Beaver Creek’s 30th anniversary season ends today
Vail, CO Colorado
BEAVER CREEK – Wearing vintage ski gear at the end of the season has become a tradition at almost any ski resort, but Beaver Creek makes the good old days an official part of its closing-weekend festivities.
Saturday’s Vintage Ski Race in honor of the late ski-racing legend Jimmie Heuga brought back a lot of styles and retro gear, but more importantly, it brought back great memories.
Ski-racing legend Billy Kidd, who raced in the 1964 Olympics with his buddy Heuga, said Beaver Creek’s event is one of a kind.
“This is just such a fun event,” Kidd said. “It reminds us of the colorful past that our sport has.”
Colorful it was on Saturday – in more ways than one. Skiers raced down Beaver Creek’s Haymeadow on old wooden skis and leather ski boots. Festive music played in the background, as spectators cracked up at how hilarious everyone looked as they skied down the hill.
Some of the equipment skiers used dated back to the 1920s, Kidd said. The sport itself dates back as far as 5,000 years, he said.
“Ski racing has got a pretty interesting history,” Kidd said.
Debbie Heuga watched as her husband’s buddies laughed and skied in gear that looked like they had gone back in time.
“Jimmie would have loved this,” Debbie Heuga said. “He’s here in spirit. I’m sure he’s racing against every one of these racers right now.”
Heuga, who died of pneumonia and other respiratory problems in Boulder in February 2010, was one of the first two American men to win Olympic medals in alpine skiing. Kidd was the other.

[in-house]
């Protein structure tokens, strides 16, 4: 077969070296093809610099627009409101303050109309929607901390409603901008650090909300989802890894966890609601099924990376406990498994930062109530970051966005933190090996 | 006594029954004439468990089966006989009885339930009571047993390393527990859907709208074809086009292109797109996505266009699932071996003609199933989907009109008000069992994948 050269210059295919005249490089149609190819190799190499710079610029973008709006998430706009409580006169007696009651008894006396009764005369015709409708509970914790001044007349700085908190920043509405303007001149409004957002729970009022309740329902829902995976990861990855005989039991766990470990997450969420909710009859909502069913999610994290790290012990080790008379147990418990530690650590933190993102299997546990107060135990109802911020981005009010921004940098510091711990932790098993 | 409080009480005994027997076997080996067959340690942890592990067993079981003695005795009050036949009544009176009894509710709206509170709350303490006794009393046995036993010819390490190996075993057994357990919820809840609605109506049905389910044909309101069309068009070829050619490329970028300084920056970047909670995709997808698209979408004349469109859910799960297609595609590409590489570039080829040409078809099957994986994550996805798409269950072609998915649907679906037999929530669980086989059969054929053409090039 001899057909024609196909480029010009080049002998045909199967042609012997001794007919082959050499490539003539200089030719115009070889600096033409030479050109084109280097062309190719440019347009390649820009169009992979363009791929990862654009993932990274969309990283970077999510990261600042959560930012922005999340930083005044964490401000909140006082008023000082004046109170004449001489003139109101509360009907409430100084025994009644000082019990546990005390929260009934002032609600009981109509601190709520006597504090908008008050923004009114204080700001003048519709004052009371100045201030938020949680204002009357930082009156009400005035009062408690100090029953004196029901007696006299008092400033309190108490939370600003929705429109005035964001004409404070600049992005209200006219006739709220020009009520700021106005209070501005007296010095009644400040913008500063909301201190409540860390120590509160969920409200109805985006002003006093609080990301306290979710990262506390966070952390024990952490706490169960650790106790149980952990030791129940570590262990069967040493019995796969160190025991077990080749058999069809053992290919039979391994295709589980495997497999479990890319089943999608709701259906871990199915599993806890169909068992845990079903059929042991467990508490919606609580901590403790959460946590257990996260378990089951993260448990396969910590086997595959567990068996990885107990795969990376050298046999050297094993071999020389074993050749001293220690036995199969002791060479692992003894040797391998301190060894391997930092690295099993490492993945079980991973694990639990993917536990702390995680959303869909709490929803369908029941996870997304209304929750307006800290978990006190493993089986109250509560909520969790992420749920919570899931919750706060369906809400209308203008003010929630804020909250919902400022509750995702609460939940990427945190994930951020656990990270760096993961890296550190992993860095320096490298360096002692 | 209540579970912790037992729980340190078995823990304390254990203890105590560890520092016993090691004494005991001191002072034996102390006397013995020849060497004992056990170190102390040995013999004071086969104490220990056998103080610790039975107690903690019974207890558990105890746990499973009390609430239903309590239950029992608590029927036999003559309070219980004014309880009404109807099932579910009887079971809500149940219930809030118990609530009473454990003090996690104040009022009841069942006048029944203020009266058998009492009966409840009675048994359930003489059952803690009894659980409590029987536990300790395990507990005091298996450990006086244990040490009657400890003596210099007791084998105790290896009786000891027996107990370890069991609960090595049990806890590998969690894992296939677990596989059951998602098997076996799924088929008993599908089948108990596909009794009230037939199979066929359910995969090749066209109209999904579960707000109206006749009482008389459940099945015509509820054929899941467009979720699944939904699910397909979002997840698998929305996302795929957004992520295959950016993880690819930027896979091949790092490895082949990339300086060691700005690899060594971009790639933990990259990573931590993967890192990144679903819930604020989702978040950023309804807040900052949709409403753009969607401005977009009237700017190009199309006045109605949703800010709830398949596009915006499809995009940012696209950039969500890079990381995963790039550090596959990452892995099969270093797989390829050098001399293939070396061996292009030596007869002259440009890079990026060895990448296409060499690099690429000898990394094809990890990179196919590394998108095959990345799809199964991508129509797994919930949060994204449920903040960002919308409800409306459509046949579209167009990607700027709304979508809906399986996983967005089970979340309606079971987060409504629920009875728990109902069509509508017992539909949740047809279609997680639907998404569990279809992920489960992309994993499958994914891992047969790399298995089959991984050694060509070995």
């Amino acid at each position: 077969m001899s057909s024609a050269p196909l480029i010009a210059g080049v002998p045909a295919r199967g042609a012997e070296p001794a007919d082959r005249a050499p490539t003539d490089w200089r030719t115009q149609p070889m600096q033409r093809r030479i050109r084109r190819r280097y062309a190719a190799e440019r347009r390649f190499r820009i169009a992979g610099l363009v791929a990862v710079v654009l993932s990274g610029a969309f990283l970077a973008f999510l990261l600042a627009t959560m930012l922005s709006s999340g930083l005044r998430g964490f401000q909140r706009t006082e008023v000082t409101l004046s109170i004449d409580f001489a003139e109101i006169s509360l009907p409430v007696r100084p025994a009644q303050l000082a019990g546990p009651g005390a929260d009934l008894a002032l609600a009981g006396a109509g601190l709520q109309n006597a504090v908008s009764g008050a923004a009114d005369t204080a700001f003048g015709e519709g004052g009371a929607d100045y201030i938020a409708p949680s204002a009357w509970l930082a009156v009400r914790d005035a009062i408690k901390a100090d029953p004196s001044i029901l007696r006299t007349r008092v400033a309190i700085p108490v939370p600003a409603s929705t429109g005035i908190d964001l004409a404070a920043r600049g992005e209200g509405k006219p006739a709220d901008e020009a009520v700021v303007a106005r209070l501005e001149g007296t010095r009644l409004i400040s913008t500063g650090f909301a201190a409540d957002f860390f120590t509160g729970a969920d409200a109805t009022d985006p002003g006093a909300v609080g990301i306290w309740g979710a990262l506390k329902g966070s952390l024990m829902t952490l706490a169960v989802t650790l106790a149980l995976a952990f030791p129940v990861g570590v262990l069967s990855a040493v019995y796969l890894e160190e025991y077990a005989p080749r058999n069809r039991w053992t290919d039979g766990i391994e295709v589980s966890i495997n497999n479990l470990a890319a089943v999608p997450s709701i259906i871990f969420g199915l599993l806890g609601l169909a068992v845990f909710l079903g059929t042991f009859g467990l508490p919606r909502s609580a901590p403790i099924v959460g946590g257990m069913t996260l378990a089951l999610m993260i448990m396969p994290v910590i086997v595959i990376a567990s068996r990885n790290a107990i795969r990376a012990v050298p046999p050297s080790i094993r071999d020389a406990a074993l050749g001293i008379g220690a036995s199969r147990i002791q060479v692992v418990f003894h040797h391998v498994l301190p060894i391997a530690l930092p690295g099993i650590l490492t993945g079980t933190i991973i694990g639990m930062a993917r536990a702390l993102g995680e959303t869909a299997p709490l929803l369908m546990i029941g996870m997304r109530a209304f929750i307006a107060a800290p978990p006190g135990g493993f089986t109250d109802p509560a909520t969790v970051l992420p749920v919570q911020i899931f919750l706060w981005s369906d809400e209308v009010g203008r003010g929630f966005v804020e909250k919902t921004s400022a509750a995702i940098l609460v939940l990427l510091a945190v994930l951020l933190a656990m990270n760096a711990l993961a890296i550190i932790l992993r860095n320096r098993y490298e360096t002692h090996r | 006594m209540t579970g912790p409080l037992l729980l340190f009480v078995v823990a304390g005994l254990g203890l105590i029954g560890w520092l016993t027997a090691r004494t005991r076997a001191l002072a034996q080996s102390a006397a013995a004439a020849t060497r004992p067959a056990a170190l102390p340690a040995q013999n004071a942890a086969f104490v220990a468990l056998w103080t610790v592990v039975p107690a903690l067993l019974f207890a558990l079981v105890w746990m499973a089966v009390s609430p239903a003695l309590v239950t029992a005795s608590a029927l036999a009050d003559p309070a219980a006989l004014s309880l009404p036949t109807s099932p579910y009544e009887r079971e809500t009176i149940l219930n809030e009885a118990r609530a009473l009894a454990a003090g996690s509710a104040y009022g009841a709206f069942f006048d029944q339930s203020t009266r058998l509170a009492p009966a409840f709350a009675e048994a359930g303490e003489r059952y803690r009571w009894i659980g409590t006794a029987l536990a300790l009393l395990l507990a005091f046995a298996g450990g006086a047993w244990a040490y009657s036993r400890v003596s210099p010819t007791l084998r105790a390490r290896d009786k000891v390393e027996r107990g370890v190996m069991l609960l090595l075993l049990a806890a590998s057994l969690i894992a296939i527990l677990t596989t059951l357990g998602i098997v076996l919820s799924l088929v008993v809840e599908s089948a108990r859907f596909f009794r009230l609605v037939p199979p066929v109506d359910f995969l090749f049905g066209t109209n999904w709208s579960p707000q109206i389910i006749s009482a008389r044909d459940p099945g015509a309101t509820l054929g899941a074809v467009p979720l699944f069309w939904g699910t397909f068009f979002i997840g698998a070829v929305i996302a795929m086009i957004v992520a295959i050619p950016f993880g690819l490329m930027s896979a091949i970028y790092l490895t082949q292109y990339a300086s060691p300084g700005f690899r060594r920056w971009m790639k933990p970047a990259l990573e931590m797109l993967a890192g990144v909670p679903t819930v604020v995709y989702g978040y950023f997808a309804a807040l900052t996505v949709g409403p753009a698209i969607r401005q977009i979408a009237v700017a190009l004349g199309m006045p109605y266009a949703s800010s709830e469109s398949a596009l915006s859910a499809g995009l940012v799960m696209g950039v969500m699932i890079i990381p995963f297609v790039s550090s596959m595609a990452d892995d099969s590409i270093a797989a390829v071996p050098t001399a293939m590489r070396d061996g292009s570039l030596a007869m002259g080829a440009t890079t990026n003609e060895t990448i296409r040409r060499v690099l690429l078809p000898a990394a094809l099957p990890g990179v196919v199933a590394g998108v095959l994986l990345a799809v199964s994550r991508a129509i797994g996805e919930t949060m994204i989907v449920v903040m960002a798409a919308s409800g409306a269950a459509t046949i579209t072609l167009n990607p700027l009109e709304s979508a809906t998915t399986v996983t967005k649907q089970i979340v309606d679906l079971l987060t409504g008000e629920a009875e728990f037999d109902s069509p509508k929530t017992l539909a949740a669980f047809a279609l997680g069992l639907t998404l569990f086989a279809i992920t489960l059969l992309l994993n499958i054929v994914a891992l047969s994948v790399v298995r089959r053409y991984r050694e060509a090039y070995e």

They picked up their medals in 1964, in Innsbruck, Austria, at the age of 20. That 1964 ski team was one of the greatest, Debbie Heuga said.
“They’re really great pals, and they will always be there for each other,” she said.
Beaver Creek season wraps up
As the Vintage Ski Race took place on Haymeadow on Saturday, skiers and snowboarders enjoyed Beaver Creek Mountain’s 30th anniversary closing weekend.
The lift lines were nonexistent, one of the very reasons so many people enjoy Beaver Creek.
Tom Burney, of Eagle-Vail, skied Saturday and looked back on a great season at “The Beav.”
“It was pretty good this year,” Burney said. “They just had a lot of snow. There was pretty good coverage the whole winter. You could go into the trees right from the start and get some good turns.”
Burney said Beaver Creek doesn’t have the flat spots that Vail has and it’s just never that crowded.
“You can always find a good turn or two, even at the end of a fresh (powder) day,” he said.
Finding fresh powder didn’t seem to be a problem this season, however, no matter what day of the week or time of day.
“You’d come and it would be 28 to 30 degrees out and you’d be skiing on fresh powder,” said Kelly Bleck, of Fort Collins.
Bleck used about half of her Colorado Pass’ 10 days at Beaver Creek. She likes the resort because it doesn’t have huge crowds and it’s not as stressful as Vail, she said, where there are so many people.
Skier Hailey Belds, of Boulder, loved the terrain parks at Beaver Creek this season. The resort made some changes in the fall, and Belds liked what she saw.
“I liked the amount of options you had and the different lines you could follow,” Belds said.
Beaver Creek Resort spokeswoman Jen Brown said there were so many great events and powder days this season, and there’s more to look forward to next year.
An upgraded Rose Bowl chair lift is one change Brown is looking forward to. The new lift will get skiers up the hill in 5 minutes, whereas the existing lift ride takes close to 11 minutes.
“Sunday will be the last nostalgic lift ride on the old Rose Bowl lift,” Brown said.
Beaver Creek’s closing weekend might not be the wild party that Vail’s closing weekend typically is, but there’s a tradition that’s unique to the resort and that tradition is still being built upon.
The Vintage Ski Race, while only in its second year, is one way Brown said Beaver Creek is now honoring the sport of ski racing and the resort itself.
“For everyone’s closing day, all the resorts do something special, but for us, it really is about the sport,” Brown said. “You don’t see many events where you have wooden skis. It makes you have a healthy respect for (former skiers) and what they were able to accomplish.”
Community Editor Lauren Glendenning can be reached at 970-748-2983 or email@example.com.